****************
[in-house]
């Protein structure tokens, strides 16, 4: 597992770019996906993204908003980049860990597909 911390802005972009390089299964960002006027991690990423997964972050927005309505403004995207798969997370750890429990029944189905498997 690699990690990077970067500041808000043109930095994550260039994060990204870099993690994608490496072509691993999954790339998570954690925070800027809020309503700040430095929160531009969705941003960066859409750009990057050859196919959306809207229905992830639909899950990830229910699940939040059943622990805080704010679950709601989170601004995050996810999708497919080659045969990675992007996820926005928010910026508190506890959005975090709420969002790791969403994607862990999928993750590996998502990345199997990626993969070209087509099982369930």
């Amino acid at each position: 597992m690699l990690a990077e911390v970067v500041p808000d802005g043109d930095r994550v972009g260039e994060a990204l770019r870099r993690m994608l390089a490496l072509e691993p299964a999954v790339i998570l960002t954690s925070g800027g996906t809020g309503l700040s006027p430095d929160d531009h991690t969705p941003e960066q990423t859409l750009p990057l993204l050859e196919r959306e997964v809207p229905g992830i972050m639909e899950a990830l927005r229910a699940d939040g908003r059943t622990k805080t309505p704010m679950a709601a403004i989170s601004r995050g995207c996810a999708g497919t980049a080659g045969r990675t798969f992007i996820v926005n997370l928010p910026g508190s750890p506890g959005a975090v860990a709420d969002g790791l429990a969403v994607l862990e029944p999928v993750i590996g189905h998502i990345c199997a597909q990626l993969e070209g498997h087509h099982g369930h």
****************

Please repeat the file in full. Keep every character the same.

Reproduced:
[in-house]
């Protein structure tokens, strides 16, 4: 597992770019996906993204908003980049860990597909 911390802005972009390089299964960002006027991690990423997964972050927005309505403004995207798969997370750890429990029944189905498997 690699990690990077970067500041808000043109930095994550260039994060990204870099993690994608490496072509691993999954790339998570954690925070800027809020309503700040430095929160531009969705941003960066859409750009990057050859196919959306809207229905992830639909899950990830229910699940939040059943622990805080704010679950709601989170601004995050996810999708497919080659045969990675992007996820926005928010910026508190506890959005975090709420969002790791969403994607862990999928993750590996998502990345199997990626993969070209087509099982369930």
């Amino acid at each position: 597992m690699l990690a990077e911390v970067v500041p808000d802005g043109d930095r994550v972009g260039e994060a990204l770019r870099r993690m994608l390089a490496l072509e691993p299964a999954v790339i998570l960002t954690s925070g800027g996906t809020g309503l700040s006027p430095d929160d531009h991690t969705p941003e960066q990423t859409l750009p990057l993204l050859e196919r959306e997964v809207p229905g992830i972050m639909e899950a990830l927005r229910a699940d939040g908003r059943t622990k805080t309505p704010m679950a709601a403004i989170s601004r995050g995207c996810a999708g497919t980049a080659g045969r990675t798969f992007i996820v926005n997370l928010p910026g508190s750890p506890g959005a975090v860990a709420d969002g790791l429990a969403v994607l862990e029944p999928v993750i590996g189905h998502i990345c199997a597909q990626l993969e070209g498997h087509h099982g369930h």